Blazejewski: In a typical yoga class, you go in, you sit down, you do some calming breathing and then you chant “ohm,” which is new to a lot of military people. Then, you get up and you do a series of movements for about 45 to 60 minutes. That's the physical yoga they call asana. Then, at the end, there's a pose called corpse pose where you lie on your back, you close your eyes. That's anywhere from five to 10 minutes. The physical part of yoga was great. My first class, I was soaked in sweat. It was a lot harder than I thought it was, so I immediately gave yoga some credit, saying, "This was a pretty good workout." As soon as I laid down and closed my eyes and the teacher was doing a guided relaxation, that's the spark where I felt relaxation and I felt my mind turn off, and all the chatter that was in my head, all the anger, all that stuff that was going on disappeared in that one moment. That was just my first class.

Once you get a taste of that, that sweetness, you know it's something special. I continued immediately and started going back, so I knew at that point, even in the first class, that there was something there. Every day, it was like a drug. I needed more of it because I felt that it was helping me with all my issues that I was dealing with. It was like a medicine, like, "I'm going to go to yoga class every day so I can get one of those medicines at the end of class," which was that relaxation, and get a workout, which I was missing because I couldn't run at the time.

American Legion Magazine: How often are you practicing now?

Blazejewski: Here we are 10 years later, I still practice three to five days a week. I teach one to two days a week. I have a full-time job still as a government contractor. And I run the nonprofit VEToga and it's finding the work-life balance of even being able to do the things I need to do with my yoga practice. I'll practice what I preach because I have a lot of stress in my life with the businesses. Now, I have 80-plus people underneath me through VEToga who are teachers depending on me for guidance.

American Legion Magazine: Let's talk more about VEToga. What motivated you to want to take this practice, which has helped you, and spread it out to others?

Blazejewski: Well, 2004 to 2014 was my war zone travel. Sixty percent to 70 percent of that 10 years, I was physically in a war zone. When I was back in the U.S., I would go do teacher training and I would do yoga retreats and I would teach my classes. I was building up all these certifications. I was doing all these advanced yoga classes, advanced trainings to educate myself so I could teach others to do what I do. I wanted to make sure that I knew as much as I could, especially the yoga for PTSD and the yoga for traumatic brain injuries, which I did a lot. I've done several of those trainings with different organizations.

The whole time, I knew in the back of my head I had the intention of creating something to give back once I stopped the war zone travel. My last war zone trip was December 2014. I promised myself I'd take a year off from everything and just do some self-study, some self-practice, and figure out what this vision was going to be. It was very short into that one year where I was doing therapy once a week, I was doing vision-boarding, I was writing my ideas out, and I was starting to find what VEToga was going to be.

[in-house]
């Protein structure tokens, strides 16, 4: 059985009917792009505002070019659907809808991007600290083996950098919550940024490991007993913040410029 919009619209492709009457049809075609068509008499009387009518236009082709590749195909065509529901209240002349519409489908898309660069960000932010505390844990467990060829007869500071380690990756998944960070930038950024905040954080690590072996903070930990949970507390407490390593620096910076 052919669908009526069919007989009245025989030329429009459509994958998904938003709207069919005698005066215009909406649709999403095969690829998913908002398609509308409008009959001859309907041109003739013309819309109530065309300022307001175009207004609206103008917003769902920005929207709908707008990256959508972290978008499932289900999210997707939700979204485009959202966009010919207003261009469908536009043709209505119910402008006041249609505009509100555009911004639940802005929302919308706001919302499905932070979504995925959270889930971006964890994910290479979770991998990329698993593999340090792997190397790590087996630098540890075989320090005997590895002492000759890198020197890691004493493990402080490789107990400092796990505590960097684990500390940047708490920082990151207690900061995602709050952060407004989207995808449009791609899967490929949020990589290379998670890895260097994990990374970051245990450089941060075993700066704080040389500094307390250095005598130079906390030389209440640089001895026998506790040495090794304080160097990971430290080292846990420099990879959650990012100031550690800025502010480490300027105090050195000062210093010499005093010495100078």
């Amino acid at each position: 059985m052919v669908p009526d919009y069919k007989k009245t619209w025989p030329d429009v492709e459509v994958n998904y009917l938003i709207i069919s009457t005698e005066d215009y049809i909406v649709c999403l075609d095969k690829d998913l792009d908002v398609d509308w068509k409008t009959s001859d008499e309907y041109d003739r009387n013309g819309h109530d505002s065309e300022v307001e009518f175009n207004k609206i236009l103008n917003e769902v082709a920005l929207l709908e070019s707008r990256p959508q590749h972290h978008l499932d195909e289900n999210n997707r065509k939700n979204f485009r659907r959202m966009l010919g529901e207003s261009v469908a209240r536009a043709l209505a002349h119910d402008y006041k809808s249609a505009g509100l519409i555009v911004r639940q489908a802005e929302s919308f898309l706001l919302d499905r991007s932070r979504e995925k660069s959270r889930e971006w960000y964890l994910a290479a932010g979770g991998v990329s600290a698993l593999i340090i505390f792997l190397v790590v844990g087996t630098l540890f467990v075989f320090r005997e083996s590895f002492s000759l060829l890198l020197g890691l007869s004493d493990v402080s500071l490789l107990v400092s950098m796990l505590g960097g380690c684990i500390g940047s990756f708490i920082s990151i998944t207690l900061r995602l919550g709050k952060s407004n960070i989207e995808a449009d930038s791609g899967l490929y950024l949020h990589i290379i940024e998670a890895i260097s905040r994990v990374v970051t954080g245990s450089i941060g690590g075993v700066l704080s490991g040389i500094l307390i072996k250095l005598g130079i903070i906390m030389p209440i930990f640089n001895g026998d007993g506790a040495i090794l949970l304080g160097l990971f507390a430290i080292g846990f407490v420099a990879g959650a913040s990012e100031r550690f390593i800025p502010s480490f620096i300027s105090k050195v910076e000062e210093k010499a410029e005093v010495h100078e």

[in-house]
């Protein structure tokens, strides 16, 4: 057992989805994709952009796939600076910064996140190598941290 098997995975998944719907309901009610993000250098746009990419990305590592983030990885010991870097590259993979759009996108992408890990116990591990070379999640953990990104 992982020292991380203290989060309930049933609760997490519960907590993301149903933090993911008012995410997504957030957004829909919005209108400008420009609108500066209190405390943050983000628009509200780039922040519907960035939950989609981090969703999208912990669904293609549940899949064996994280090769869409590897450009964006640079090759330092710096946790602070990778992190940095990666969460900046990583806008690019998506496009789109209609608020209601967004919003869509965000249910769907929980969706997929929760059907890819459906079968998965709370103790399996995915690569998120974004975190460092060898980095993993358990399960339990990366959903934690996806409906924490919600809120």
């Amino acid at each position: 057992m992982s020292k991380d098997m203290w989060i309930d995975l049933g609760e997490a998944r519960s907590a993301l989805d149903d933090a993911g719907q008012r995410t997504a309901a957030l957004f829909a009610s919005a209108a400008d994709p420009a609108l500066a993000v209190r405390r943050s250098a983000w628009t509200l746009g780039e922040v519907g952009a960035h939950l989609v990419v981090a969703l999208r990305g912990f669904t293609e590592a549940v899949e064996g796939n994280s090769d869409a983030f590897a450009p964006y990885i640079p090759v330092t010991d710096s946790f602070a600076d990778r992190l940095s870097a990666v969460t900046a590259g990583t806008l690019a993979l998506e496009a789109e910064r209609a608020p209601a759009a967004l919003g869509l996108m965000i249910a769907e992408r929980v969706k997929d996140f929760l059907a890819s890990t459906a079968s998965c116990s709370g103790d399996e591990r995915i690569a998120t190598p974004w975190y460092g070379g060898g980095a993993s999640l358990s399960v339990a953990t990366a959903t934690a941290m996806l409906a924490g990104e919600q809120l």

It was clear, right after I stopped the war zone travel, all the fog got out of the way and it was very clear that I was going to share everything that I've learned with other military veterans and their family members. I created that mission statement of sharing yoga, meditation, and healing arts with military veterans and their family members. I started from the mission statement and, to implement it, I started teaching free weekly and monthly classes for military veterans and family members. Initial offering of the nonprofit was to give free classes, to be that light so that others that are out there like I was, living in the darkness, suicidal, people that were dealing with PTSD, drug addiction, the opiates, everything that I've experienced, I saw that this could be a light. It's the one thing that I was good at and that I was going to master and share it.

American Legion Magazine: Tell me about how VEToga went from concept to reality.

Blazejewski: We were doing weekly classes in Alexandria, Va., and Washington, D.C., and getting anywhere from 10 to 25 people weekly, monthly, in these classes, and knowing that was living the mission. We were reaching a small demographic locally. My secondary vision was to take VEToga and create a system, a yoga teacher training. In the yoga world, it's called a 200-hour yoga certification through the Yoga Alliance. I created a yoga school through VEToga. I got the accreditation from Yoga Alliance. In May 2015, we started VEToga and, the following year, we did our first teacher training.

The intention behind that was to create people like myself. We had 18 people in our first teacher training in October 2016. That was a mix between active-duty military, veterans, and family members. We saw that it worked, and, at that moment, it went from myself as one teacher for VEToga to 19 teachers in several states and multiple cities. The goal for VEToga teachers is that they go back to the city that they live in and they start teaching those free classes for military veterans and their family members. They become that beacon of light in their community.